I found in some cases I had previously finished harvesting the shoot, meaning it was just bad bookkeeping on my part. In some cases I had started to work on them at some point and then stopped, meaning that there wasn’t that much work to do. In other cases I had not touched the shoot, meaning that I had much work to do.

My goal for the year was getting my 1,000th image into the portfolio. I cleared that hurdle earlier this month. Which sounds like it is time to set a new goal.

I still have not been back in the field to shoot. Covid-19 restrictions have kept me at home for the most part. I’m hoping maybe next weekend I will go out for at least a little while. Colorado’s current Safer at Home restrictions end after next weekend and word is that Rocky Mountain National Park may be open for business the following week. I really need to get back into the field.

I hope that you remain safe and well.

About the image:
Clouded Skipper butterfly (Lerema accius)
Bexar County, Texas – December 2012
Canon 60D, Canon 300mm f4 L w/1.4x teleconverter
Tripod
ISO 400, 1/160 sec at f/11 – No Flash
Portfolio Image #0159
Image Size in Portfolio: 2624×3280

Burning Down the Backlog…

March 19, 2020
© Jim Miller – Black-crested Titmouse (Baeolophus atricristatus)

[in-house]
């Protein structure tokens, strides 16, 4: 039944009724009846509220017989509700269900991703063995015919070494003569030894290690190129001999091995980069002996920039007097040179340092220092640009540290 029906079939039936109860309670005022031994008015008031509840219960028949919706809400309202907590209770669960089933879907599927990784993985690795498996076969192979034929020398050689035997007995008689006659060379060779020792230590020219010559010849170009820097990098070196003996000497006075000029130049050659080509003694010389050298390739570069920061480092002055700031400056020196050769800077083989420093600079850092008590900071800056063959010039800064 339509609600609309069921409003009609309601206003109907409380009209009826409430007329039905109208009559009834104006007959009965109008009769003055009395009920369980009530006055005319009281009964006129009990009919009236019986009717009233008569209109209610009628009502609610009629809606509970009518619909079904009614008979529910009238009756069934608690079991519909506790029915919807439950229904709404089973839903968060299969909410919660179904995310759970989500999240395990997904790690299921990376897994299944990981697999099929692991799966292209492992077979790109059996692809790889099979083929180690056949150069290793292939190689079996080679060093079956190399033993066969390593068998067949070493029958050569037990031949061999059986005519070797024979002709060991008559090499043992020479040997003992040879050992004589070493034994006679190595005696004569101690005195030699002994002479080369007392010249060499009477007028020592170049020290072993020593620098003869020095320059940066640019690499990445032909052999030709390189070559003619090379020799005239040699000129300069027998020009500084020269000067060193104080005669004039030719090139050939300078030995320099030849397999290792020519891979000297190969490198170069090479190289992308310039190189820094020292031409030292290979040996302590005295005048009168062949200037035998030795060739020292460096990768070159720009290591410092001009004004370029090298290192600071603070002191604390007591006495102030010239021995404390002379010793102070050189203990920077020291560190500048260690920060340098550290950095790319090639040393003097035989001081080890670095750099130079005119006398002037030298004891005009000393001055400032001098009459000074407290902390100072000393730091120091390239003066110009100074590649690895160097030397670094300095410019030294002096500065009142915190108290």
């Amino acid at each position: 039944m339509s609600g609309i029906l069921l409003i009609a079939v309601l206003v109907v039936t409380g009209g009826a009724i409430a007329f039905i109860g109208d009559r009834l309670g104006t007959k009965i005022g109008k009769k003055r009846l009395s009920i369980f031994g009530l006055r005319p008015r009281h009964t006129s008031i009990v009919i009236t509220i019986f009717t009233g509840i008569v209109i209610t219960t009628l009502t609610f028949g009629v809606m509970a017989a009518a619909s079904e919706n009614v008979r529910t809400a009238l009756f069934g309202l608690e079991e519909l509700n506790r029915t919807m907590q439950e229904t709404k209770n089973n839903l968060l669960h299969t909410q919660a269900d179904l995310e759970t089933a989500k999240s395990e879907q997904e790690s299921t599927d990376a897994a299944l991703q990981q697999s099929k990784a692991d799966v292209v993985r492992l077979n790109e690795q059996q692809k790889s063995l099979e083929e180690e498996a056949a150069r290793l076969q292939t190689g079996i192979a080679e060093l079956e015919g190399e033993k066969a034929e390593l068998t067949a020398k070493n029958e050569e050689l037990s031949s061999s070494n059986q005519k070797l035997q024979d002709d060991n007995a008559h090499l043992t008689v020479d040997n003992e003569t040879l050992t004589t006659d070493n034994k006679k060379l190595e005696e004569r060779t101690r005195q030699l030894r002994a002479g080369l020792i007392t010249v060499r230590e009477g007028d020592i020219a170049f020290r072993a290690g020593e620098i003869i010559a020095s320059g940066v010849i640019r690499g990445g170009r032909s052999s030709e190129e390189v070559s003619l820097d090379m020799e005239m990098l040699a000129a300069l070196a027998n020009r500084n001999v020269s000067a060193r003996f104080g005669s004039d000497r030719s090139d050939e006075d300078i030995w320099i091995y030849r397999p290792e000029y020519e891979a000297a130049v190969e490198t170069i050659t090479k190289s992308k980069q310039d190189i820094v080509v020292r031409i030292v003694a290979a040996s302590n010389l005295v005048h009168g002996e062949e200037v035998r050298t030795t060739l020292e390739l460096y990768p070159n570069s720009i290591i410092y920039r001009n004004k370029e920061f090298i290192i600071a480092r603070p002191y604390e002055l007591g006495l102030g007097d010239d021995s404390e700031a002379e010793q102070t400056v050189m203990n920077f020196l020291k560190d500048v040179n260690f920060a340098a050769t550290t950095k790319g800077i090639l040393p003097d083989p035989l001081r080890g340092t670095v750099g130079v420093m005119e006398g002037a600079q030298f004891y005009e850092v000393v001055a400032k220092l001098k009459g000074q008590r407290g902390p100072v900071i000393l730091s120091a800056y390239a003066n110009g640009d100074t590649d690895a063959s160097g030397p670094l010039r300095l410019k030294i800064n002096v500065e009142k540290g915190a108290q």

In my day-to-day job we talk about burning down the backlog. Effectively, we have identified things that need to get done, but are not the highest priority when we discovered them. So they go into the backlog. Those items still have to be done. When things slow down we can go back and fix those issues. And in doing that we say we were successful in burning down the backlog.

Effectively I’ve created a huge backlog of processing to do over the years. For me, a day of shooting is a wonderful stress reliever. A bad day of shooting is better than a good day doing just about anything else.

And when I got those images home, I’d look at them. I’d share a few on Facebook. I’d edit a few and make them part of a blog post. I might even process a couple and put them in my portfolio. But the rest would sit on the virtual shelf in my hard drive, collecting virtual dust. They became my backlog.

Winter is still very much a reality here in Colorado. Some medical concerns keep me from traipsing out in the snow to do some shooting. And COVID-19 looms as its own threat.

I have completed processing my first three shoots of the year. So I am burning down my backlog of previous shoots and am being very productive at it.

Right now I am in one Lightroom library of shots from early 2016. It consists of five different days of shooting.
– One very productive day at the Rocking R6 Ranch near Laredo in Webb County, Texas.
– Three quick visits to Crescent Bend Nature park in Cibolo, Texas.